The vision of the future is clear, we’re going electric on heating. The Intergovernmental Panel on Climate Change (IPCC) says as much, and the current average carbon factor is already lower than gas. Great, no more debates required, let’s roll out the heat pumps and brush up on our electrical engineering…
This may be the impression after a cursory review of the facts and look at some of the simpler articles on this topic. It may even be reinforced by the implications of the government’s budget statement. There is certainly some core of truth in the above, but scratch the surface and much more complex issues lie below.
The IPCC does highlight that heating systems will need to electrify with rapid change required in the next decade to restrict global warming to less than 1.5oC. The implication of this is that we need to decarbonise heat now. There’s no time to wait for hydrogen, though this may have a later role, it is required to use technologies already to hand.
The National Infrastructure Committee has investigated what electrifying heat might mean on a macro strategic level. Surprisingly, direct electric and heat pumps come out at broadly similar costs levels, with the cost of retrofitting energy efficiency measures to existing building stock to allow the use of heat pumps offsetting the reduction in grid reinforcement costs required to run systems with direct electricity. The headline though is both costs are high, requiring substantial investment in infrastructure and buildings. As the Climate Change Committee concludes: “low carbon heating is among the toughest challenges facing climate policy.”
Issues for building developers, operators or service engineers
We seem to be at a point of inflection. A lot of change is taking place simultaneously, with issues to address but no clear solutions. For example:
- In new build, there are few new low-hanging energy efficiency fruits left to reach for.
- There is continual evidence of a substantive performance gap between buildings as strategically designed, and as realistically constructed. In part this is due to a delay arising from a lack of experience in understanding and installing a lot of the new technologies and products being deployed. Closing the gap is not a simple undertaking.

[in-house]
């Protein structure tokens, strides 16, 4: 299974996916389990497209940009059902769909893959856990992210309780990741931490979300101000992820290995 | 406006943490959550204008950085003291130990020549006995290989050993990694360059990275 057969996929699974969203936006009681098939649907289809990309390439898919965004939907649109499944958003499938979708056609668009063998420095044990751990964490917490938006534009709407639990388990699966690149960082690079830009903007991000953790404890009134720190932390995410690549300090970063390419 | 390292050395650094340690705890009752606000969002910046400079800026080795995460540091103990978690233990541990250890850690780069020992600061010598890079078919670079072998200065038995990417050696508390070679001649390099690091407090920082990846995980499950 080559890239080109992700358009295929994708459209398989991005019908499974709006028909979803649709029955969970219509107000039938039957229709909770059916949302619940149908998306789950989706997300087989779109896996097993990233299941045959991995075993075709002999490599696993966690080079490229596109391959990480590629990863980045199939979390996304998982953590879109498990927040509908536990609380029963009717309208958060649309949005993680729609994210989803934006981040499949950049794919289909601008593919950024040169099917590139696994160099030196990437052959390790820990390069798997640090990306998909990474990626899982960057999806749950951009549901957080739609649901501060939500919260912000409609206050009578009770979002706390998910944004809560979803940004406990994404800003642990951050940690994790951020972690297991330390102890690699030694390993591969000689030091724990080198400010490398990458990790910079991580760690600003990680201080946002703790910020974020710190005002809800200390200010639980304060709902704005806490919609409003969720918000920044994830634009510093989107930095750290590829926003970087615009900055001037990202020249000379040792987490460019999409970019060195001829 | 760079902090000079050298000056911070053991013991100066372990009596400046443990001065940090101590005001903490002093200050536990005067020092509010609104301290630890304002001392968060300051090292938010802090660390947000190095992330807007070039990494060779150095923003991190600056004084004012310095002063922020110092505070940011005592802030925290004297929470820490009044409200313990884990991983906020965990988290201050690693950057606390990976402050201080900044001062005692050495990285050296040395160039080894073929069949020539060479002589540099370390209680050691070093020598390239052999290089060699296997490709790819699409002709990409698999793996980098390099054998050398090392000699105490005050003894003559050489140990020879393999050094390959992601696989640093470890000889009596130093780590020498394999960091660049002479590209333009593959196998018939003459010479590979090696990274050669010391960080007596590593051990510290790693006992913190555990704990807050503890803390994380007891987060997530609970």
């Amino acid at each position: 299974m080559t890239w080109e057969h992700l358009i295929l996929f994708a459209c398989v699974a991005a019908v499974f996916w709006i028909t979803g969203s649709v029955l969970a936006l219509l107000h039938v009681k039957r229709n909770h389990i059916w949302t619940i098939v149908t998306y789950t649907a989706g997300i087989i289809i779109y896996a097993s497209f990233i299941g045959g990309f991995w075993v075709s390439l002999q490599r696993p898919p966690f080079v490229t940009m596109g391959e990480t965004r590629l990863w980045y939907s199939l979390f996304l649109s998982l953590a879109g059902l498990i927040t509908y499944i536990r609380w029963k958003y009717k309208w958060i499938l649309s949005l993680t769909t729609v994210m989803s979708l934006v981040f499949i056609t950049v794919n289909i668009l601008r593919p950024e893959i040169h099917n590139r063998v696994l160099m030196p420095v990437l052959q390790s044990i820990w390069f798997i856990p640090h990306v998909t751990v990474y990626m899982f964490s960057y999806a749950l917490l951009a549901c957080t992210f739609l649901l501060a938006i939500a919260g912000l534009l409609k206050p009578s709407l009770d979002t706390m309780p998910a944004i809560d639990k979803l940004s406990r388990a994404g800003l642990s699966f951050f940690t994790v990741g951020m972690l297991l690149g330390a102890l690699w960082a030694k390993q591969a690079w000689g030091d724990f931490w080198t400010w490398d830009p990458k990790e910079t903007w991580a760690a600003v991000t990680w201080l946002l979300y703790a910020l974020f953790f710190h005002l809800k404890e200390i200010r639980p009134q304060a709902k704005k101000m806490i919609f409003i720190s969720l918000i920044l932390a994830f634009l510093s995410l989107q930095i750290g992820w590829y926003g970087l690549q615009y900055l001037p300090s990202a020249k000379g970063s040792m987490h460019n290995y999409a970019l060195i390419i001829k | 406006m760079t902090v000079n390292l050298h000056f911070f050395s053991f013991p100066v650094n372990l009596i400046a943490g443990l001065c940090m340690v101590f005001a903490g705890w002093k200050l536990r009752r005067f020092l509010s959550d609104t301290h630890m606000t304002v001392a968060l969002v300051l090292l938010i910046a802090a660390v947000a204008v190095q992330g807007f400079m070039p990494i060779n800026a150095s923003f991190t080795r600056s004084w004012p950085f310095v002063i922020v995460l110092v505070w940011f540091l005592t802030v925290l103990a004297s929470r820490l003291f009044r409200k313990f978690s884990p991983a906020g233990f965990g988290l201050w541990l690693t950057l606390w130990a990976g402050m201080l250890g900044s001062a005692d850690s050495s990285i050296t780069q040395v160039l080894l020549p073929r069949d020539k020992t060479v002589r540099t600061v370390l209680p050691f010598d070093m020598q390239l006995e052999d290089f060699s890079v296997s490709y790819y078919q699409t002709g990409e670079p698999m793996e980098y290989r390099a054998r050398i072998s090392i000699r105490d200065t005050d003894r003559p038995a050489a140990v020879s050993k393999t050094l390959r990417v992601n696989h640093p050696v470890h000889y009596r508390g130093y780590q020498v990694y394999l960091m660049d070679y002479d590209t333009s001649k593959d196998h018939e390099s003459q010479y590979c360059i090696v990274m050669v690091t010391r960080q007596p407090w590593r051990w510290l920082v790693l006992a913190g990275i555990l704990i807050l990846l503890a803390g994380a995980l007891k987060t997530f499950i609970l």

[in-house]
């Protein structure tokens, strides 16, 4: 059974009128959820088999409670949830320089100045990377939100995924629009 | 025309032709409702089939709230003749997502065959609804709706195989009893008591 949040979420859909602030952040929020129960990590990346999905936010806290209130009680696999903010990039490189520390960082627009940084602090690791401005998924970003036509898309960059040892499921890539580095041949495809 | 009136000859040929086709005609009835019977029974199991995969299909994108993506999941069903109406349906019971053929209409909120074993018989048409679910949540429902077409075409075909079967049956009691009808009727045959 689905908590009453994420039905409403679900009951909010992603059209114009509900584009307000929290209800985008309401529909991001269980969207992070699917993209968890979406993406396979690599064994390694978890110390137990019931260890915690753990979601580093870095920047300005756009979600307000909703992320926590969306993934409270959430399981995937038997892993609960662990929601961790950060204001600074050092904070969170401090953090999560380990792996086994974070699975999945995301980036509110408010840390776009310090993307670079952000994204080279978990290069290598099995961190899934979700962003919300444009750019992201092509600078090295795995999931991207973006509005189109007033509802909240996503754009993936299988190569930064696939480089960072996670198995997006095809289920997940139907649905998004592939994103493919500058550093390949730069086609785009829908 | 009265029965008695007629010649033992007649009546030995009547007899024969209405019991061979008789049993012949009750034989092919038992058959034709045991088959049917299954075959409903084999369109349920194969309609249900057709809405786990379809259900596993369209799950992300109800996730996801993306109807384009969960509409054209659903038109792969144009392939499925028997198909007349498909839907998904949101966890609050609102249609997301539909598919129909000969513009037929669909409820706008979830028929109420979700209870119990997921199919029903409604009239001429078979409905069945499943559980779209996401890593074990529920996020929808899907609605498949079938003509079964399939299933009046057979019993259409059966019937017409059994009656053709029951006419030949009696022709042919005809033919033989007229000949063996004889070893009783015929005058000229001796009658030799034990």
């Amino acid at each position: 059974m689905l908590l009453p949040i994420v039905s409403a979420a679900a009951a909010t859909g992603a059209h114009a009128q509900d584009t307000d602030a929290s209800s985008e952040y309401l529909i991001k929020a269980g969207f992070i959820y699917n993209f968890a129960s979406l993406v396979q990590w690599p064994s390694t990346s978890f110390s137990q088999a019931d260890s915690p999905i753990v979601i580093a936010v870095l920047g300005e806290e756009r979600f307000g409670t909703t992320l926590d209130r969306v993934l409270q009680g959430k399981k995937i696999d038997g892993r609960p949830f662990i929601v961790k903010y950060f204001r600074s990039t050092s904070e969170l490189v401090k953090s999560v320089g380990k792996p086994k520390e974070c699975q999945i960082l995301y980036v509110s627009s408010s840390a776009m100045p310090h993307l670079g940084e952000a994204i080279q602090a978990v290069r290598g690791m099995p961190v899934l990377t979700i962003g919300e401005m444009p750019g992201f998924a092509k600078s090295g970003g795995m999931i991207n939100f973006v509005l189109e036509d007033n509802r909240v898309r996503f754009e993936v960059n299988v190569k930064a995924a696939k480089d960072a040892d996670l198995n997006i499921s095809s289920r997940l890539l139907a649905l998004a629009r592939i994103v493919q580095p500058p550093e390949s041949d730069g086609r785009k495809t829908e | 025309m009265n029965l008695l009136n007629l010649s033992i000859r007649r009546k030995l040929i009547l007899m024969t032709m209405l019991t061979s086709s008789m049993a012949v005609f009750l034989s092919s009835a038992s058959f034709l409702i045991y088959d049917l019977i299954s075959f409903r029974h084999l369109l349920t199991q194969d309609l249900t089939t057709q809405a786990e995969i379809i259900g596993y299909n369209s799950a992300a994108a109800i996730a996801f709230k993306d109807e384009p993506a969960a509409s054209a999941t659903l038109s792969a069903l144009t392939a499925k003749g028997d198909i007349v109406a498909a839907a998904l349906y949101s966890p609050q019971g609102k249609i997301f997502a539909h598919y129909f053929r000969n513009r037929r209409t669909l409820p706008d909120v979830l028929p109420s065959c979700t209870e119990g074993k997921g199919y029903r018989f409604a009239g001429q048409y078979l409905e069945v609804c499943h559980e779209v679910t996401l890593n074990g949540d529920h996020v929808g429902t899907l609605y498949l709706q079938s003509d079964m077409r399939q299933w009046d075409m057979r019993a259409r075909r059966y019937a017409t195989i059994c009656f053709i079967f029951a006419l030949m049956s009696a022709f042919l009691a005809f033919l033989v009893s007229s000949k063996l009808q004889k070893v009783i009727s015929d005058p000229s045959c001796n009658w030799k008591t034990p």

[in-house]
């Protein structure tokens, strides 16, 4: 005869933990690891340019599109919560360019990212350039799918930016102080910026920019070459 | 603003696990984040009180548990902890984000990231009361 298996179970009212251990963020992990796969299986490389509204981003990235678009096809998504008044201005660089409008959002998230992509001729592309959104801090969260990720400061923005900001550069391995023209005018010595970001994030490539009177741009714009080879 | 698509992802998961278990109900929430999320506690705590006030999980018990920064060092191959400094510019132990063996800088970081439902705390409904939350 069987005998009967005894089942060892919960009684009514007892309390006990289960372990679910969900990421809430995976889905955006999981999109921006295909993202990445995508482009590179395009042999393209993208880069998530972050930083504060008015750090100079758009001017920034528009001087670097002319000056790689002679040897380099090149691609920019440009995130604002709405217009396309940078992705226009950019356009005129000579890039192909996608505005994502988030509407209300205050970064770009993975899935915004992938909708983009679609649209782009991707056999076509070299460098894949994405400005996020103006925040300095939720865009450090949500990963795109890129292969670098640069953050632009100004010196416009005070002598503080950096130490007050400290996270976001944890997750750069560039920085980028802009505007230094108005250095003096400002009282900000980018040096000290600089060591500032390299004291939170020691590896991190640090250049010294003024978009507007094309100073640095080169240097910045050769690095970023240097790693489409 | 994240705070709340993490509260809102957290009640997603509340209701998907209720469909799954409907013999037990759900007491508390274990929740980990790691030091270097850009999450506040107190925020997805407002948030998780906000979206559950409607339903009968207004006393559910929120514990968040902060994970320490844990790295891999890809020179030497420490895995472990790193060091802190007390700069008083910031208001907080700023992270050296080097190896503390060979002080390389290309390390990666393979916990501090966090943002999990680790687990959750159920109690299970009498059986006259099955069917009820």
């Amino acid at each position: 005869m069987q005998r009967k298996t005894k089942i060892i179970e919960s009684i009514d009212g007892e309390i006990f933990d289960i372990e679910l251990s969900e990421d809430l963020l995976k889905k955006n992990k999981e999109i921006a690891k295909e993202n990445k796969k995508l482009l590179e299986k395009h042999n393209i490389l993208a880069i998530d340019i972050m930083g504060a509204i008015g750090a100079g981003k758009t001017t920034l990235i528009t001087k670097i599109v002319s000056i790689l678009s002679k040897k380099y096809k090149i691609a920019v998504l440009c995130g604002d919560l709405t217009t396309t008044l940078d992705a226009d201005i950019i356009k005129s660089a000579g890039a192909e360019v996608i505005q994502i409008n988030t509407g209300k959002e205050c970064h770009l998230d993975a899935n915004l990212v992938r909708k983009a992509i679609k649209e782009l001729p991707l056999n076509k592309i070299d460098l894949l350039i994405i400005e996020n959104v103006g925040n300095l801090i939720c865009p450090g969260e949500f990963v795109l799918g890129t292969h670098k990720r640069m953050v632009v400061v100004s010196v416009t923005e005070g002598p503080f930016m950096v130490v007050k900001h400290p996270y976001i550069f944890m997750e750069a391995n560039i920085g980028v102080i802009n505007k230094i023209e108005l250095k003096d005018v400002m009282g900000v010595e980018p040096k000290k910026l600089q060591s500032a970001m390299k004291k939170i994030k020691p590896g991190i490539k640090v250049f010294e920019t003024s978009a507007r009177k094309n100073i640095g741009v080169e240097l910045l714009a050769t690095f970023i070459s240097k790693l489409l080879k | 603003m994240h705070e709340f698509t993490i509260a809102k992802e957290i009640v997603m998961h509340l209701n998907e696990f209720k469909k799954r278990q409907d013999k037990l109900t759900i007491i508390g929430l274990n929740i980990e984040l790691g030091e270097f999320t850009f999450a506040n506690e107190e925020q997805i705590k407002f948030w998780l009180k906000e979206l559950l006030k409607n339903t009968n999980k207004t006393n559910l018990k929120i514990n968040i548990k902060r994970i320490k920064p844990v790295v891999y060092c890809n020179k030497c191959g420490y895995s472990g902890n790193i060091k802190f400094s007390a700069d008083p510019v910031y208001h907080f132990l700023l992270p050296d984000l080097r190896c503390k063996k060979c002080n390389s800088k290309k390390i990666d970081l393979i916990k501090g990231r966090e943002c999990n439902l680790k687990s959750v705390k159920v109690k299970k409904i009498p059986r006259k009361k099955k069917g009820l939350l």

- The national grid has decarbonised faster than anticipated, but is also facing local capacity restrictions arising from the roll out of decentralized energy technologies, which are already putting connection costs up.
- Under the Kigali agreement, traditional HFC refrigerants are being phased out, with limitations in alternative technologies in the market place and often additional risks present in the replacement gases. This is naturally impacting the heat pump market.
- Emissions from existing buildings remain a key challenge, with few easy options to address these.
- The electrification of transport is also on an upward trajectory, and is competing with buildings for the same electrical resources.
“Low carbon heating is among the toughest challenges facing climate policy, ” says the Climate Change Committee.
Potential pitfalls of new solutions
Some of the suggested solutions and changes present further issues to consider. As new F-Gas regulations prevent the use of refrigerants gases with a global warming potential (GWP) >2,500 post 2020, and drive up the cost of gases with high GWP’s <2,500, heat pump technology is changing rapidly.
The HVAC industry is rapidly migrating to R32 but this can only be used in small or external systems due to its flammability. The refrigeration industry is migrating to low GWP refrigerants such as CO2, Hydrocarbons, HFO’s, HFO/HFC blends and ammonia but these bring their own design and operational challenges.
It is easy to see a role for this technology in commercial buildings with a cooling load, but the situation becomes more complex in dense residential deployment. Large scale heat pumps require novel low temperature district heating distribution systems and specialized maintenance. Similarly, if ambient loop heat pumps aren’t treated, maintained and run as a coherent system by a single landlord or operator, the risk of a systemic problem (e.g. water quality), inadvertent tampering or alteration at an individual residence, leading to wider system issues, is high. Some heat loads may also be just too large to be met from heat pumps given the available ground area or roof area for a given project.